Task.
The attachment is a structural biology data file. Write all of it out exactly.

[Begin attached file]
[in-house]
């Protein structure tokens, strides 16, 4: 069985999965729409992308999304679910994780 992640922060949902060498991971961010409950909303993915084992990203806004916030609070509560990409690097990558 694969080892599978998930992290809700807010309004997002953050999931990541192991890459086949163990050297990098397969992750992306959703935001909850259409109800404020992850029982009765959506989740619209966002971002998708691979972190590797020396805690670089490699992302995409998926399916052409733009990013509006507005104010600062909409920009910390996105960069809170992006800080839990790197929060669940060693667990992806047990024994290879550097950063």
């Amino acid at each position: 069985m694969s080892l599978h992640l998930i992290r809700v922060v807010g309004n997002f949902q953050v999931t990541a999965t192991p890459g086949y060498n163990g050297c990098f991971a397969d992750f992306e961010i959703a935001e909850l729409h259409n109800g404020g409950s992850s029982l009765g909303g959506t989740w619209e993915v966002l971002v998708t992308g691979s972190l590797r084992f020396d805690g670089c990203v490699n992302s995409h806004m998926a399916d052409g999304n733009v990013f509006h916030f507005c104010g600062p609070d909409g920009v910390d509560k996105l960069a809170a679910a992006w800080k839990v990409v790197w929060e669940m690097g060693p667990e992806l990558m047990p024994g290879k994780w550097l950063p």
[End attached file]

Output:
[in-house]
């Protein structure tokens, strides 16, 4: 069985999965729409992308999304679910994780 992640922060949902060498991971961010409950909303993915084992990203806004916030609070509560990409690097990558 694969080892599978998930992290809700807010309004997002953050999931990541192991890459086949163990050297990098397969992750992306959703935001909850259409109800404020992850029982009765959506989740619209966002971002998708691979972190590797020396805690670089490699992302995409998926399916052409733009990013509006507005104010600062909409920009910390996105960069809170992006800080839990790197929060669940060693667990992806047990024994290879550097950063």
């Amino acid at each position: 069985m694969s080892l599978h992640l998930i992290r809700v922060v807010g309004n997002f949902q953050v999931t990541a999965t192991p890459g086949y060498n163990g050297c990098f991971a397969d992750f992306e961010i959703a935001e909850l729409h259409n109800g404020g409950s992850s029982l009765g909303g959506t989740w619209e993915v966002l971002v998708t992308g691979s972190l590797r084992f020396d805690g670089c990203v490699n992302s995409h806004m998926a399916d052409g999304n733009v990013f509006h916030f507005c104010g600062p609070d909409g920009v910390d509560k996105l960069a809170a679910a992006w800080k839990v990409v790197w929060e669940m690097g060693p667990e992806l990558m047990p024994g290879k994780w550097l950063p």